Justification of Bigotry – Another similarity between racists and those with Christianophobia is their willingness to justify their bigotry. Indeed often they assert that what they are doing is for the good of the society and sometimes even for those they are discriminating against. Historically, racists justified enslaving blacks or placing Indians on reservations since these were people who needed the “guidance” of whites. Racists today do not tend to use such arguments but rather talk about the good of society. Thus, they may ban Middle Easterners from the United States because they believe that we need protection from those outsiders.
The tendency to justify bigotry is not limited to racists. Those with Christianophobia would argue that they must ban Christians from the public square for the good of the nation. My research indicated that one of the ways people with Christianophobia de-humanize Christians is by envisioning them as childlike and unable to think for themselves. Such stereotypes allow those with Christianophobia to justify treating Christians in ways they would not treat other groups. After all, I seriously doubt they would see a child’s onesie with a statement about too many Jews and not enough ovens as acceptable. Yet someone is buying this for their kid.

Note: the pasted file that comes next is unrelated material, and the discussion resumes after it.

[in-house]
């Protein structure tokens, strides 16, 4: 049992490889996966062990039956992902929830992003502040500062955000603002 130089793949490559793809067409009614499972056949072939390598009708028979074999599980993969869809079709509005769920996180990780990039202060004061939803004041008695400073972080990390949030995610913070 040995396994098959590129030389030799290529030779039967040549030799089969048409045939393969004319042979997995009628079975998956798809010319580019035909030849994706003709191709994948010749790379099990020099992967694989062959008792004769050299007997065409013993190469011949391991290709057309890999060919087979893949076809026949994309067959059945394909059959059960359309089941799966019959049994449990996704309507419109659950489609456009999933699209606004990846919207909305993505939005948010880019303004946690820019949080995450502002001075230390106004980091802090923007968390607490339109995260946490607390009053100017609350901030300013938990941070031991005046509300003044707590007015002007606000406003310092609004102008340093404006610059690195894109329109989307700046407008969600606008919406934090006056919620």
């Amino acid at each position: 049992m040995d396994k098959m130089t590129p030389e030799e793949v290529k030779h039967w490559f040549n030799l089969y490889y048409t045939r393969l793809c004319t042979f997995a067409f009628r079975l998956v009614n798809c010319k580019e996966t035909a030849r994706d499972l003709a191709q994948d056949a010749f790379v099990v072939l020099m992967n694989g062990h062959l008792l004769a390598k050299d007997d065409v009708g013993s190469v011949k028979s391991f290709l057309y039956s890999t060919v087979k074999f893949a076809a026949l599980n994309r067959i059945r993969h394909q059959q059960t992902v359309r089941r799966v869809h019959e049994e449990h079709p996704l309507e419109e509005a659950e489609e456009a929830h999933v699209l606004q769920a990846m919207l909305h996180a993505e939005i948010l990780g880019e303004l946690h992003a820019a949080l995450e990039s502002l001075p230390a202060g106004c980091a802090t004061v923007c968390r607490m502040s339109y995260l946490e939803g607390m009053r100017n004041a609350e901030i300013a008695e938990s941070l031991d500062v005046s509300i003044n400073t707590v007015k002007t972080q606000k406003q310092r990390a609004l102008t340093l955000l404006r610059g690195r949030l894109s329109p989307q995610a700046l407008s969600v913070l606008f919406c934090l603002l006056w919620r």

Let me be clear that I know that both the racist and the Christianophobe are sincere in their beliefs that their bigotry is justified. The racist truly believes that those of “inferior” races are dragging our society into the gutter and must be controlled. Likewise, the Christianophobe truly believes that those of “inferior” religious beliefs are taking our society backwards into a Dark Age whereby all who do not have the true faith will be harassed and punished. They contend that conservative Christians must be controlled or they will set up a theocracy that will end science and reason. The fact that both of these beliefs are nonsense does not mean that those who have these ideas are not sincere in their beliefs. I do not accept the rhetoric that people with bigotry only maintain that intolerance due to their own self-interest. Rather they really believe that they are doing the right thing. In the end, that may make it all the more difficult to deal with such bigotry.